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Aspects of America's past

The Aztec Empire

Keith Tankard
The Time Traveller
Updated: 14 December 2009
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Although a number of Meso-American civilizations are usually referred to, namely the Olmec, Mayan and Aztec, it is more probable that these are all part of a greater civilization and are simply different eras or empires within a greater whole.


The Olmec Empire was probably the "mother culture" of Meso-America which eventually gave rise to all the other high cultures.

There is evidence that people began to settle in Mexico by about 9 000 BC and that by 5 000 BC hunting and fishing was being supplemented by the beginnings of agricultural development.

By about 2 500 BC there is indication that some form of cultural life was beginning to emerge, with pottery relics attesting to an advanced culture. Soon after that the first development of the advanced Olmec culture began.

The society seemed to have been some form of theocracy, indicated by the remnants of platforms, altars and pyramid-like structures, and its religion would eventually become the basis for all the later state religions.

There were probably also political groups which owed allegiance to powerful rulers who were more than mere chiefs. It seems that there was a definite empire which ruled over a vast area of Meso-America, possibly based on some form of trade.

The Olmec era is also characterised by the colossal stone warrior-heads, weighing over 20 tons each, found planted around the countryside.

Mayan Period

The Golden Age of Meso-America was the Mayan period, a time when there was a great flowering of art, architecture, commerce and intellectual achievement.

The Mayan Empire emerged in the southern forests of Mexico, bordered by central America.

Because of the slash-and-burn method of agriculture, food supplies were never great enough to support large cities and so communities tended to live on the American equivalent of the medieval manor and from there were called to the larger centres for purposes of labour or religious celebration.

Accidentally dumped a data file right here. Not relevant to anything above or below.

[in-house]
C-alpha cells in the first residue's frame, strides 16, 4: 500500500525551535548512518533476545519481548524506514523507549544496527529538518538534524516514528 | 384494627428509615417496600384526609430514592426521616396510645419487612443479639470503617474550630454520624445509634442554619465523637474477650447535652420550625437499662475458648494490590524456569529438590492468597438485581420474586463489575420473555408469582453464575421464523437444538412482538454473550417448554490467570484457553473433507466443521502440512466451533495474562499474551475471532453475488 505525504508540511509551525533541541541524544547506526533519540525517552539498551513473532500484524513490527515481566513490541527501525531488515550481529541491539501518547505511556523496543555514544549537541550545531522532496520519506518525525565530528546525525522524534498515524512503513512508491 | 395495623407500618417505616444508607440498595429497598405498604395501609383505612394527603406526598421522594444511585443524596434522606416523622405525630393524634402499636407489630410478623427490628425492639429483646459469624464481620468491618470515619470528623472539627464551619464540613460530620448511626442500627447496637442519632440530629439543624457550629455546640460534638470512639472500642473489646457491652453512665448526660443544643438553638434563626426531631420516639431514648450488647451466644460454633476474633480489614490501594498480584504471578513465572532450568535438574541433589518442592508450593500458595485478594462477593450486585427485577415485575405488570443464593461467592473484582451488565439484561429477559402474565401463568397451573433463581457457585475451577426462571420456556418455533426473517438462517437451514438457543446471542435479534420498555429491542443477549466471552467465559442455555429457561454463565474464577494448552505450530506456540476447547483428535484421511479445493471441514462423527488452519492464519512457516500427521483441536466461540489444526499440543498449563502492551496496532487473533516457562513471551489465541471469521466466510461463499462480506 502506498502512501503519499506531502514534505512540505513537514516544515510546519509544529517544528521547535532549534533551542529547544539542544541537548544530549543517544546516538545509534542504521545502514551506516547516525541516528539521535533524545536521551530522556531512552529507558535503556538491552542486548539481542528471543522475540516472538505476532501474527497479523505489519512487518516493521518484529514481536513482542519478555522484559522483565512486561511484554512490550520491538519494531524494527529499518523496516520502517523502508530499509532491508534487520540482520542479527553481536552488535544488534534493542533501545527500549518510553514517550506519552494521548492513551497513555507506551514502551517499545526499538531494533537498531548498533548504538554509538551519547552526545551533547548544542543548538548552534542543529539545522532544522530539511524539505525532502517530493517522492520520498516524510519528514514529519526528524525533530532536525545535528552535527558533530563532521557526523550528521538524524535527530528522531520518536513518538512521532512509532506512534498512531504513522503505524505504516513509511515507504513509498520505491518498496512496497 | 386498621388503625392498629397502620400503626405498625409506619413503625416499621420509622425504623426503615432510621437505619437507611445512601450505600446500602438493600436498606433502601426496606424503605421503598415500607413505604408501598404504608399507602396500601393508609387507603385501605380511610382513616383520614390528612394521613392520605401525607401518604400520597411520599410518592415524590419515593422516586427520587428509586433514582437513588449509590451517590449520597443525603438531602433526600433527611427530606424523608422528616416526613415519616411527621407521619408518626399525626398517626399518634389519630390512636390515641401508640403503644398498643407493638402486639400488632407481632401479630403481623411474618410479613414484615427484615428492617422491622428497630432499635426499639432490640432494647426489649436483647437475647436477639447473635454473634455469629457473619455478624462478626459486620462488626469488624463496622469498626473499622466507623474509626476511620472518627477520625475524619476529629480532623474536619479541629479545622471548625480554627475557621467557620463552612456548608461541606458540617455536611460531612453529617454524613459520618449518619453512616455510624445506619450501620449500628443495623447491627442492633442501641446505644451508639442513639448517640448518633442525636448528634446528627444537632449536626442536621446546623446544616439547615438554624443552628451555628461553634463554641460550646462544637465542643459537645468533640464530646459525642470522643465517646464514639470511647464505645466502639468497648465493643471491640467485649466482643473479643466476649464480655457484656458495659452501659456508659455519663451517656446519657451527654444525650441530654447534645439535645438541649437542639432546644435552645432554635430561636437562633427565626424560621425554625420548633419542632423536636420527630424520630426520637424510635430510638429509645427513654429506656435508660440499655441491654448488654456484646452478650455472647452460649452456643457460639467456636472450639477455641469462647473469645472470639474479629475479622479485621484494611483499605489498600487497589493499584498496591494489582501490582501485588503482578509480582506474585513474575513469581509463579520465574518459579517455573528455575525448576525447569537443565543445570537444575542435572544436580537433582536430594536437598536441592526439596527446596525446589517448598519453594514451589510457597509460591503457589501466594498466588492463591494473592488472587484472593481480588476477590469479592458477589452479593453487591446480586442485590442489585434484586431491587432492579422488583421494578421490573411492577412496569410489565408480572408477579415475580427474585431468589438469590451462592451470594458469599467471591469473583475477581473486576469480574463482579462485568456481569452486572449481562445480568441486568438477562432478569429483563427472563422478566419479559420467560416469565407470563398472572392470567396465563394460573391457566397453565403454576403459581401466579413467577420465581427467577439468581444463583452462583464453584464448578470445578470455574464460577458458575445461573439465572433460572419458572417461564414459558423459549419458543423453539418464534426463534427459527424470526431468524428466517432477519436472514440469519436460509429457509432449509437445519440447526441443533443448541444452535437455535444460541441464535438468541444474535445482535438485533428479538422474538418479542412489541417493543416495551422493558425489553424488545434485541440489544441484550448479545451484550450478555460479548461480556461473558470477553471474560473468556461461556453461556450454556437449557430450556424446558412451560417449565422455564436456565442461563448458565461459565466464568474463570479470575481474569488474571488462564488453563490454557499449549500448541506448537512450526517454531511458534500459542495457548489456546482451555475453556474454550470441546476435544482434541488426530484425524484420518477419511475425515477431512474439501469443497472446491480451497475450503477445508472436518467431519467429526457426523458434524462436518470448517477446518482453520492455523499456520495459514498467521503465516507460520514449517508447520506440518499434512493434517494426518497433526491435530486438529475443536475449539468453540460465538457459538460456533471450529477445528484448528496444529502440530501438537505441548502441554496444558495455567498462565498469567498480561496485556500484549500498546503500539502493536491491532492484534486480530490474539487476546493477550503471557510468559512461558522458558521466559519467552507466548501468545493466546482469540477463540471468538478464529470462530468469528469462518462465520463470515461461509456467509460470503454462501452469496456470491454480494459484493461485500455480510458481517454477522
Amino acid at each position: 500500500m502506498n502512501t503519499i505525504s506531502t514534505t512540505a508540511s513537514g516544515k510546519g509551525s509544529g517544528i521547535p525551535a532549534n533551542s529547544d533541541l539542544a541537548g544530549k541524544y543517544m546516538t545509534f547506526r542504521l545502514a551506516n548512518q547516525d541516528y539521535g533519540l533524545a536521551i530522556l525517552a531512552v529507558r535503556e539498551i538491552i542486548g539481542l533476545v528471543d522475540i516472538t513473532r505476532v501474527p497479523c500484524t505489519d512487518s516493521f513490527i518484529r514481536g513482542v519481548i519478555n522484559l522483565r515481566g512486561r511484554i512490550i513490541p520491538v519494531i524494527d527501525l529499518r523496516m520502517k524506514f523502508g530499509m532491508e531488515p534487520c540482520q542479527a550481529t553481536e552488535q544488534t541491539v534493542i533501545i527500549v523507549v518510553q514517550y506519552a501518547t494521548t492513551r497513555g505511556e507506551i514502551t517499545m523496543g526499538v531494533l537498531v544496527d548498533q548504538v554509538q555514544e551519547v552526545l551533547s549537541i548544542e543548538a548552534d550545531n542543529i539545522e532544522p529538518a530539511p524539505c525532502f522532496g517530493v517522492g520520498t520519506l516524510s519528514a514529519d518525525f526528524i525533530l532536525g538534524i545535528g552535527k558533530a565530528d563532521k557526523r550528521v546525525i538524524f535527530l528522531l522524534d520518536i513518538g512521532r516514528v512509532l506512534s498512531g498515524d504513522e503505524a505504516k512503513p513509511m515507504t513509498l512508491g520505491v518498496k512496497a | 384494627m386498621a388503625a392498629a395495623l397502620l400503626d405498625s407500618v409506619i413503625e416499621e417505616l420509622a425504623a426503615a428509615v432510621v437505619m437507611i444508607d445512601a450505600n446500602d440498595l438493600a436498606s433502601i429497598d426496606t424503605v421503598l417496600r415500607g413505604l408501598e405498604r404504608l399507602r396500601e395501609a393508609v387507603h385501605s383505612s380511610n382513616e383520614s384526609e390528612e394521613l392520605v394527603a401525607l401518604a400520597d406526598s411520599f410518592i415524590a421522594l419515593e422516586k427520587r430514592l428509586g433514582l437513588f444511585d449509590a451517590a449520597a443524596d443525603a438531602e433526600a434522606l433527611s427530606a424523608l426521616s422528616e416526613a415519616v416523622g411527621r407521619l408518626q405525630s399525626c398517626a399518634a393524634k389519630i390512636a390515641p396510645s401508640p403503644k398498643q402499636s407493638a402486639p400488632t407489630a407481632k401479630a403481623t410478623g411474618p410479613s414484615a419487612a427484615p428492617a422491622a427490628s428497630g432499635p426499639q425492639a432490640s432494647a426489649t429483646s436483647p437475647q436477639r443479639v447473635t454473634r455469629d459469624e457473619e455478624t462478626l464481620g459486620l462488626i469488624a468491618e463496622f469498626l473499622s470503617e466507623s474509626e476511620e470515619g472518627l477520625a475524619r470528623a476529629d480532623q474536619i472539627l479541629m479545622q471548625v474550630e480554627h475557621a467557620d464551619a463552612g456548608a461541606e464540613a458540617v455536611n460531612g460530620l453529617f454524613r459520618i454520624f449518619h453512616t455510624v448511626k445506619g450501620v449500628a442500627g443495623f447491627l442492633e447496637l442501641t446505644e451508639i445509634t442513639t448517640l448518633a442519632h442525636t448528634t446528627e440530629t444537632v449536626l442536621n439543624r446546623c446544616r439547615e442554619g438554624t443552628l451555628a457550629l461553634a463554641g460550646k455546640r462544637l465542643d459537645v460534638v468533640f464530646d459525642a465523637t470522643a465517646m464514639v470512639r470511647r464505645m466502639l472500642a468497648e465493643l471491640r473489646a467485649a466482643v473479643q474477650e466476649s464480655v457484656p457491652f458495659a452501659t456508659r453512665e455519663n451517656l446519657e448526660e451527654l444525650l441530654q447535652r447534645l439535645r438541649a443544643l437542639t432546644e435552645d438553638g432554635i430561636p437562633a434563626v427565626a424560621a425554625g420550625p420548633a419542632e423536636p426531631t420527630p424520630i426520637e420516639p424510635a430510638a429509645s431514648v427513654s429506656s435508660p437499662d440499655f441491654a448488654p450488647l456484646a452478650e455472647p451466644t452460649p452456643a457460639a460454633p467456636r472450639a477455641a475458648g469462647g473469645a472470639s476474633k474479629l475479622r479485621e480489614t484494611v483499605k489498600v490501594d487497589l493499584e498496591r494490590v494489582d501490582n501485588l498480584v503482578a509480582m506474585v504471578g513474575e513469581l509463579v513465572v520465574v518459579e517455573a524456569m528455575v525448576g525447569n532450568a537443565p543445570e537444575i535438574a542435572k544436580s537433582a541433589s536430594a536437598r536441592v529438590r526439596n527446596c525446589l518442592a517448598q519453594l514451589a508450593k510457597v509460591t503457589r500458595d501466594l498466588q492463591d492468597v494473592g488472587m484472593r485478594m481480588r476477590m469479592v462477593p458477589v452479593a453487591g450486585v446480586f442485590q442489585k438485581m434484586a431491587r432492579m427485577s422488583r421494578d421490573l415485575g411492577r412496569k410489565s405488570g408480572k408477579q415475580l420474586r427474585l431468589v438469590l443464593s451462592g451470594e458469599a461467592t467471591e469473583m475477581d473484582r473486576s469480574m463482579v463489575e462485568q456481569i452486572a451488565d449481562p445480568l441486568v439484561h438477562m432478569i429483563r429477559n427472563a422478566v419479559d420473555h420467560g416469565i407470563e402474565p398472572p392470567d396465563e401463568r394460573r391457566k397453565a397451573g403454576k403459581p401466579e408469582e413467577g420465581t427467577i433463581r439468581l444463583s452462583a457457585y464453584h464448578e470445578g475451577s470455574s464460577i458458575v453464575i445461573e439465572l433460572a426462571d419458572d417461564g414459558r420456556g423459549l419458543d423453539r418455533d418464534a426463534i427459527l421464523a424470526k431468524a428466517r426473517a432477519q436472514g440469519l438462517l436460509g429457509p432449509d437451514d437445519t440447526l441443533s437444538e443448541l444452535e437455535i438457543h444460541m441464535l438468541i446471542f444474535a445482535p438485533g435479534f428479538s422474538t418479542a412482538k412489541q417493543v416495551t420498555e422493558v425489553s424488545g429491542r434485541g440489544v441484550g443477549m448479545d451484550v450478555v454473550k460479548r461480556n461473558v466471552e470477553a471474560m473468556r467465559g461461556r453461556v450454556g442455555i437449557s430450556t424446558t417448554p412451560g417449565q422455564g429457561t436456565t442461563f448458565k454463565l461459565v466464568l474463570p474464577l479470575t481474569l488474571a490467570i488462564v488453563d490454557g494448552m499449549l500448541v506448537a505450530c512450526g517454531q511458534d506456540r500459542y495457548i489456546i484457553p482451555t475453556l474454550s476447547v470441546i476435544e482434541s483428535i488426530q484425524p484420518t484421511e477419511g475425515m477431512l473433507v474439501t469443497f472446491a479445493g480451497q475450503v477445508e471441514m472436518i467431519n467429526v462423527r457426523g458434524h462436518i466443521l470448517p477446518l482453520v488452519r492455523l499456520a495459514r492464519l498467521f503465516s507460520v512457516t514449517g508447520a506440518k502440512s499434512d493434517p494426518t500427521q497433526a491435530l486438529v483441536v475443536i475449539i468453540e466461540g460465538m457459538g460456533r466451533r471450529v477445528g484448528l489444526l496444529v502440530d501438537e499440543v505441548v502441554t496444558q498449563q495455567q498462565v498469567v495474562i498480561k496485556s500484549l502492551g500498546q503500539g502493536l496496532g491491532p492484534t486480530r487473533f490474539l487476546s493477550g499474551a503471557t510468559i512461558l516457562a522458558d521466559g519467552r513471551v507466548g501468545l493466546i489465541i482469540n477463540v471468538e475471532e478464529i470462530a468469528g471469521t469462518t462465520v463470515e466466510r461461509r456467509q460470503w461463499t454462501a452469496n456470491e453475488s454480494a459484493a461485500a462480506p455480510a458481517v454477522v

The Mayan cities were therefore probably no more than religious centres, inhabited by the ruling classes and the priests (possibly the same thing), as well as by traders, craftsmen and slaves.

Further north, in the highlands of Mexico, was the Teotihuacan Empire. Because the area was grassland, it was able to support larger cities than the Maya and so represented the first urban civilization in central America.

The city of Teotihuacan itself covered an area of roughly seven square miles, a great religious and commercial centre which constantly adapted itself, and was altered and rebuilt several times, so that it would influence the whole of central America for half a millennium.

Its temple structures would also provide the architectural models upon which most of the subsequent religious edifices were based. It was here that the massive pyramids to the sun and the moon gods were built.

It is possible that the great city of Teotihuacan itself was able to support a population of about 200,000, most of the people being engaged in some form of craft specialization and trade.

The state and the city in turn were supported by the forced tribute of millions of surrounding peoples who were conquered during the period. Eventually, however, the capital was totally destroyed in about the 7th century and had completely disappeared by the time of the Late Classic period.

Despite the gigantic architecture of which the people of the classic period were capable, however, they knew little about the wheel.

Even as late as the 16th century the Indians still used the human back for transportation. They had no domesticated animals except dogs (which were bred for food) and therefore not even sleds were used to haul things.

The Teotihuacan people apparently lacked military unity which ultimately led to the city's destruction, probably at the hands of a nomadic tribe from further north (the Toltecs) in about 900 AD.

The Toltecs in turn were displaced by another warlike group (the Aztecs) who migrated into central Mexico from the west during the 12th century and settled initially on an island called Tenochtitlan in the marshy lake Texcoco from where they began to conquer the neighbouring cities.

The Aztecs